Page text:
Friday, May 3, 2013

Regulars and Newcomers

A newcomer and a first for me is seeing a Yellow Warbler.  It was quite a challenge to get these weak shots nevermind a glimpse.

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Sounds of the Yellow Warbler (male)

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Sounds of the Northern Cardinal (male)

There are so many different and yet similar looking sparrows, they too pose a challenge even with a field guide book.

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Sounds of the Song Sparrow

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Song Sparrow

Thanks for visiting!


8 comments:

Buttons said...

Awesome Cardinal shot about the Yellow Warbler I have never seen one. The unknown is flying around here too:) B

Gail Dixon (Louisiana Belle) said...

Such a pretty warbler! I've not had the good fortune to see this one. The sparrows drive me nuts because they are so hard to identify. Is that one a song sparrow? Or maybe a swamp sparrow?

eileeninmd said...

Love the yellow warbler, they are gorgeous! I think your unknown is a Song Sparrow! Happy Weekend!

TexWisGirl said...

i'd have guessed song sparrow, too. :)

i love catching a glimpse of the yellow warbler!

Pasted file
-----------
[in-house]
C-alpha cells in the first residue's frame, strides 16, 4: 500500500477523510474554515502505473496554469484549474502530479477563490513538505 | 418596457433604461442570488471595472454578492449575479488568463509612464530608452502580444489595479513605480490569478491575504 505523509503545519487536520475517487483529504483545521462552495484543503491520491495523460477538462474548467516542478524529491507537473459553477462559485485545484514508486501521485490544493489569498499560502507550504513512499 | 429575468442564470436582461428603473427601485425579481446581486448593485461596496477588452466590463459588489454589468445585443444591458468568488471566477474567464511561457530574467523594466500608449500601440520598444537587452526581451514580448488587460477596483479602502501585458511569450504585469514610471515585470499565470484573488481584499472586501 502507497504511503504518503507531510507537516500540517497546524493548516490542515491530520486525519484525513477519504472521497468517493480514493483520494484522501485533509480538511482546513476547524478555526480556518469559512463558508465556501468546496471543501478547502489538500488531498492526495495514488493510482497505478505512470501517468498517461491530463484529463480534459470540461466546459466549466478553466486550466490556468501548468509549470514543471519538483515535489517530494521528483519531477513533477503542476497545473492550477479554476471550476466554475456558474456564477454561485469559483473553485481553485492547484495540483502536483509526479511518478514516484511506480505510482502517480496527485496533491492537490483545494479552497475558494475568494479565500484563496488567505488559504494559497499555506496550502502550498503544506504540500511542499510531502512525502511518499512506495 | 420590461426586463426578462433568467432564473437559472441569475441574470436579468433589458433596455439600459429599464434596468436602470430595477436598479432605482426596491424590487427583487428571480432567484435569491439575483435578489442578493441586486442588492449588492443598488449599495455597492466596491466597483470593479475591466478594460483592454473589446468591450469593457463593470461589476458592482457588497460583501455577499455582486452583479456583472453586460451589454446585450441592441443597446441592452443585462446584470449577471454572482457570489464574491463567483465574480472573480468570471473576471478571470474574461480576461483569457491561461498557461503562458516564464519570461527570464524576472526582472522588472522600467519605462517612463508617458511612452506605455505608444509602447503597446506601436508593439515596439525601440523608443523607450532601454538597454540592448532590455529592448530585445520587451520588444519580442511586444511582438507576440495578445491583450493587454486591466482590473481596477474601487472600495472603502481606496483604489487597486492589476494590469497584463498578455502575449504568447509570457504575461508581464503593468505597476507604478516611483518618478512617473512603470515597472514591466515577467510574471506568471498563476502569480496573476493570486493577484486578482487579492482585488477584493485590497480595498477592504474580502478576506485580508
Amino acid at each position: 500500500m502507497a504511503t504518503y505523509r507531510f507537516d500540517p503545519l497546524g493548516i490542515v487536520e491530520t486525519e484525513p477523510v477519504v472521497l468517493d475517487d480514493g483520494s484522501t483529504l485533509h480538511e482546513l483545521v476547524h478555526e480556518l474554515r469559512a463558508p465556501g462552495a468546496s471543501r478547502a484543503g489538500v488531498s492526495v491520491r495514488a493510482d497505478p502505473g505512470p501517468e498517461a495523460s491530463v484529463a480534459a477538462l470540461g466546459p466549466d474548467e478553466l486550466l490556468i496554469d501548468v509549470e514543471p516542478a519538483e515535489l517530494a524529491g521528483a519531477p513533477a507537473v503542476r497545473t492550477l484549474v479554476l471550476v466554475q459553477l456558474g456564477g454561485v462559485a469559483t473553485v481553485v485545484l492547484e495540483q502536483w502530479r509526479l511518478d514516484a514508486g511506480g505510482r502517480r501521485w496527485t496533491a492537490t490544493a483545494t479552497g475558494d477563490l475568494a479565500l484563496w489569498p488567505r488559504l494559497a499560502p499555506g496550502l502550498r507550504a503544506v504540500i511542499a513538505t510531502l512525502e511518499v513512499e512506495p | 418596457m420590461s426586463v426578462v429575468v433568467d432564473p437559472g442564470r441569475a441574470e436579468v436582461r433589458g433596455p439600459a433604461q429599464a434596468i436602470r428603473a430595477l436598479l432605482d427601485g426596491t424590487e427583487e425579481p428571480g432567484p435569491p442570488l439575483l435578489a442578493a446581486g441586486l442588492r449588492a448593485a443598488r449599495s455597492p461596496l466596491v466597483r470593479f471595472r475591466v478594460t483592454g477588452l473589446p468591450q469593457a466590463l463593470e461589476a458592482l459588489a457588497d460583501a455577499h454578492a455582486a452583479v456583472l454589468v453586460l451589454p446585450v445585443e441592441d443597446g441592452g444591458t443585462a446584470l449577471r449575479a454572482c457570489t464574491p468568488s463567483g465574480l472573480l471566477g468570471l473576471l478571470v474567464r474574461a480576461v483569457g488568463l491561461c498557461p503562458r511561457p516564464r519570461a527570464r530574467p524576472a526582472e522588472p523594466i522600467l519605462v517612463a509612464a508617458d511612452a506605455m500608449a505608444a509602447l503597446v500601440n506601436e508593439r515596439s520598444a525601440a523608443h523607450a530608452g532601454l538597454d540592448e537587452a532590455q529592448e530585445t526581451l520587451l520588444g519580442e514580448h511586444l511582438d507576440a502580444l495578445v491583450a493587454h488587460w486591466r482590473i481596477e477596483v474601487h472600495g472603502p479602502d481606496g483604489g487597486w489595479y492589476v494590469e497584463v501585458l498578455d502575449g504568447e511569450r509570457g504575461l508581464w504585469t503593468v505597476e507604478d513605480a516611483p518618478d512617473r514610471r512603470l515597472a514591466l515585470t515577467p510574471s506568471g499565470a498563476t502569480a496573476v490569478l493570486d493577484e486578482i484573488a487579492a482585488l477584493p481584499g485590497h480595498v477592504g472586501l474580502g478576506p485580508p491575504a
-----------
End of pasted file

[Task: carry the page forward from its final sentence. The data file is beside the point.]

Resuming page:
Red said...

Yellow warbler...professional songster , but always well hidden in the top of a tree. The sparrow...clay colored.

Stephen Hayes said...

My mental paint brush is working hard on these warblers. So much purple would be required to make yellow turn into these tones. Beautiful.

Crafty Gardener said...

I've been posting about the different sparrows, they are many and all so alike. I'm trying to sort them out and then along comes the female and it starts all over again. Lovely warblers.

Kellie said...

Your sparrow is indeed a Song Sparrow. Besides the thick stripes on the breast and belly, the thick, white malar streak (=stripe leading from the base of the bottom part of the bill and extending past the side of the throat) and the large 'triangle' of brown beside it are good features to go by. Swamp Sparrows and Clay-colored Sparrows lack the streaking on the breast/belly. When learning the sparrows, it might behoove you to first separate the species between those with streaks on the breast/belly and those without. Then learn the facial patterns. Of course, you can omit those that do not occur regionally, as well.